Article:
As we marched closer and closer, it seemed incredible to me that the enemy was completely still.  Were they asleep?  Then it happened!  The stillness of the night was shattered by a long raking burst of machine-gun fire to our left toward A Company. Like a chain reaction a dozen more machine guns joined in a deadly chorus, spewing out green and red tracers into the plain. Ahead of us less than 50 yards away, we could hear excited Italians, but still no fire opened up on us.

“Que va la?…Que va la?” [Who goes there?] several voices yelled out to us.  They were confused but not for long.  Almost at once the entire hillside erupted with a terrific roar as thousands of hot, searing tracers banshied over our heads and ricocheted into the rocks.  I hit the ground.  The rest of the squad [including Lou], I could see through the eerie glare of the tracers, were already down.

The enemy was now raking our lines with direct fire from his 47 mm cannon...I shouted back at the top of my lungs, “Let’s go! On your bellies!” I could hear the rest of the squad behind me, grunting, gasping.  I could hear the babble of Italian voices ahead.  And I could hear the occasional cry of pain as some of our men were hit.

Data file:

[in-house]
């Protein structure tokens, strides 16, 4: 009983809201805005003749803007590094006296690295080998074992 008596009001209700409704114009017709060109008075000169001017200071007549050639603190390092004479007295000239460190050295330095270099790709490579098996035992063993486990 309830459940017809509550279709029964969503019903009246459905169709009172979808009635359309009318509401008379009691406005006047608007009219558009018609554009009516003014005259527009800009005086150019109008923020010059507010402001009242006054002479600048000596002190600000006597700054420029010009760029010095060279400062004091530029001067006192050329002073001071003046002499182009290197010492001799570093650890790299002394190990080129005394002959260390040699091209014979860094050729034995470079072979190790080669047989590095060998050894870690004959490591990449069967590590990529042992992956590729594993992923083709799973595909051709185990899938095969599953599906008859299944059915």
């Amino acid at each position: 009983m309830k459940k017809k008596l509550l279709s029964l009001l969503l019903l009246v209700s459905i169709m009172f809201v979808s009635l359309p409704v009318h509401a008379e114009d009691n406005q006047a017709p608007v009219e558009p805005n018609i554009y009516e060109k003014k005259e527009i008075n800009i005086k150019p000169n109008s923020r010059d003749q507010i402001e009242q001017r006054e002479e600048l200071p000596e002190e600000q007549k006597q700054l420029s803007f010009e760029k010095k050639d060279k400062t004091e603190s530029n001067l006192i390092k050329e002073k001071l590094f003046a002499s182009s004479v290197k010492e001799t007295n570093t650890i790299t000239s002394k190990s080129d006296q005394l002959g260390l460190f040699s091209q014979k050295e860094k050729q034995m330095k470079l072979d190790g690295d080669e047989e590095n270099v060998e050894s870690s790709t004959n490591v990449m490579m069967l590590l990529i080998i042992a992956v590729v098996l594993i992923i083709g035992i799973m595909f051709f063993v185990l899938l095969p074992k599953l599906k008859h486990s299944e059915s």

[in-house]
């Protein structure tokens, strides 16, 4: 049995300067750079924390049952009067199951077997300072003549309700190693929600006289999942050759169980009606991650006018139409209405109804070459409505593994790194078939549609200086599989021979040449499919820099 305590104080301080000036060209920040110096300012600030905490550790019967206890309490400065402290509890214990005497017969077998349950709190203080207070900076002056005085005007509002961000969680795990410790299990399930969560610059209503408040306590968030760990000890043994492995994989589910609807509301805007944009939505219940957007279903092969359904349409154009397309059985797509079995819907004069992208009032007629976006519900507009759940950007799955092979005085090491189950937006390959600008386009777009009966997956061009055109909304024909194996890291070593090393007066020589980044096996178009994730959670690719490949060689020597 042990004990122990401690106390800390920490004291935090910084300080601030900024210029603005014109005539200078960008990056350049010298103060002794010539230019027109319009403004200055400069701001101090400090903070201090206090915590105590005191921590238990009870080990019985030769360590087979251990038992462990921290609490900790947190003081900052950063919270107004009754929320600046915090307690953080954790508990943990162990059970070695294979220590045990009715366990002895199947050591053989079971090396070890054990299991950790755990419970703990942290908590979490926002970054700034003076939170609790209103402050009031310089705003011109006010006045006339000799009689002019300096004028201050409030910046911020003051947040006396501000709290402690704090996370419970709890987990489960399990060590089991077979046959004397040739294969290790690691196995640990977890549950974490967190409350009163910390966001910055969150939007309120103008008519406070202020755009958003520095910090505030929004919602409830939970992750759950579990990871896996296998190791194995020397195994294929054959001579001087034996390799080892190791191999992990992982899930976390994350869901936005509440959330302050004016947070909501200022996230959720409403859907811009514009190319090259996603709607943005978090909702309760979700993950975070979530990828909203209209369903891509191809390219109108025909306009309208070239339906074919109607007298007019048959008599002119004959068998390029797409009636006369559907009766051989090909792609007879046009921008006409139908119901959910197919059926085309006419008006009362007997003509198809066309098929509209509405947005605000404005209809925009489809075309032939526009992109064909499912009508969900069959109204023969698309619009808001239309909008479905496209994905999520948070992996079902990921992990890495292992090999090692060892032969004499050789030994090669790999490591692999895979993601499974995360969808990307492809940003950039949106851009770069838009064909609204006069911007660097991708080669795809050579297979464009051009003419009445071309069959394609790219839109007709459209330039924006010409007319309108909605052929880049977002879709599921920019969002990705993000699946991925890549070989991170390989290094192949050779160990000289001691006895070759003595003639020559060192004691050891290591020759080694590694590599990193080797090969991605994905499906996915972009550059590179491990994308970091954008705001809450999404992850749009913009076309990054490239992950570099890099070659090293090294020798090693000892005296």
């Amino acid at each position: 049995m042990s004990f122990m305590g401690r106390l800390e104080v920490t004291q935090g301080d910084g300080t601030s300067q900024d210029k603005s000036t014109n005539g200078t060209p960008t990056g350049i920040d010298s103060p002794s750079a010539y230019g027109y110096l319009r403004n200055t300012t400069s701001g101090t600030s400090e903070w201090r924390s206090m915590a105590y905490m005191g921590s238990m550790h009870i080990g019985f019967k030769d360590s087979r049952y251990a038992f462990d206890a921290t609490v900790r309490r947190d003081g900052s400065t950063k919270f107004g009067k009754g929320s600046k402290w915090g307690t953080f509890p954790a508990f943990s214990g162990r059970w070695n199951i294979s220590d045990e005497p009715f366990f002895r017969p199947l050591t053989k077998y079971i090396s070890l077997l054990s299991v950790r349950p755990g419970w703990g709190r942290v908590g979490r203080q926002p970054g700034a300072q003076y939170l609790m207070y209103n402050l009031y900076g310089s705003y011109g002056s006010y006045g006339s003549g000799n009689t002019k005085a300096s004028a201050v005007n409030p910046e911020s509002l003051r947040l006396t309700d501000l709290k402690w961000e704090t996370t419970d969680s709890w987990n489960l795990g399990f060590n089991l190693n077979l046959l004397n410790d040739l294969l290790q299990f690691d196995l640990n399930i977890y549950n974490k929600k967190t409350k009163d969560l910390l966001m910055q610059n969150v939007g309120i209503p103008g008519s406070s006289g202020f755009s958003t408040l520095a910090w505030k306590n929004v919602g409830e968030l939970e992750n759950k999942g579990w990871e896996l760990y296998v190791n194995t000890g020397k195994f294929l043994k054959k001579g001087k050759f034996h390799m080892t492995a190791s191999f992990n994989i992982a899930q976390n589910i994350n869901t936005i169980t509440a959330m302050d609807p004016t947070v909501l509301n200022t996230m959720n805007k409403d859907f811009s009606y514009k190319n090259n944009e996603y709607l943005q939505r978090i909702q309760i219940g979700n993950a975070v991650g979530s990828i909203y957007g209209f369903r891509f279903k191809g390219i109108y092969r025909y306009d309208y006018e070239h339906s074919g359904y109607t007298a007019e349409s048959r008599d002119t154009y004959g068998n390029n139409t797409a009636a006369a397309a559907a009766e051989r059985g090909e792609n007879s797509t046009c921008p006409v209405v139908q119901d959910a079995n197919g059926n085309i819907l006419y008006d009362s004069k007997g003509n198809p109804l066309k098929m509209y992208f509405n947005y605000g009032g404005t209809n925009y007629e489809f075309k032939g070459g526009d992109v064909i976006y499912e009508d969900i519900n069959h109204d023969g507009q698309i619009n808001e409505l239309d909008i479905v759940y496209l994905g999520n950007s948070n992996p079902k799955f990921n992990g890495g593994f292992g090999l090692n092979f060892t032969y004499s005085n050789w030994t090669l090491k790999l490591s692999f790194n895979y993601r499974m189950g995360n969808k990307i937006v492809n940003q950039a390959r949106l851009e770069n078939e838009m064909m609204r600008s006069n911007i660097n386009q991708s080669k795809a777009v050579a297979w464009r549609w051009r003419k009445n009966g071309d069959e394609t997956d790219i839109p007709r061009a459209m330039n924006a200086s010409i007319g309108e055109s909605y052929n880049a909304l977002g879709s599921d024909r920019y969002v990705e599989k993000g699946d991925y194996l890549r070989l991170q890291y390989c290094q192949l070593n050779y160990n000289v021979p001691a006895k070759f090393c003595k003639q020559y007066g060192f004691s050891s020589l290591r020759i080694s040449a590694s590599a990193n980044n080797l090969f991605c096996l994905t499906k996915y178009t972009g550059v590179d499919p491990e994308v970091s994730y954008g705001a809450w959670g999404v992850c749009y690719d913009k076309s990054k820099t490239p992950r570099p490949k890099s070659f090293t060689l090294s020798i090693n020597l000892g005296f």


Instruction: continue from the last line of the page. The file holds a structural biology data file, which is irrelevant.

It seemed like a million years before I felt the damp ground rise on the enemy’s forward slope.  Chattering guns were now stitching harmlessly over our heads.  “Get into skirmish lines,” I shouted.  Swiftly the men in my squad slithered up to the protective ground rise and formed into their assault positions.

A long moment passed before I heard Nye’s voice: “You all set, Al?”

“All Set,” I shouted back.

Another long moment…then, “Give ‘em hell!”  Nye’s voice rang out.

“Grenade first,” I yelled, as I pulled the pin on my grenade and hurled it up toward the stabbing flames of a machine gun...the earth shook convulsively as a dozen other grenades [including Lou Cashen’s] hit home.  Swiftly we were on our feet, screaming at the top of our lungs, charging up the slopes, firing our rifles and Tommy guns.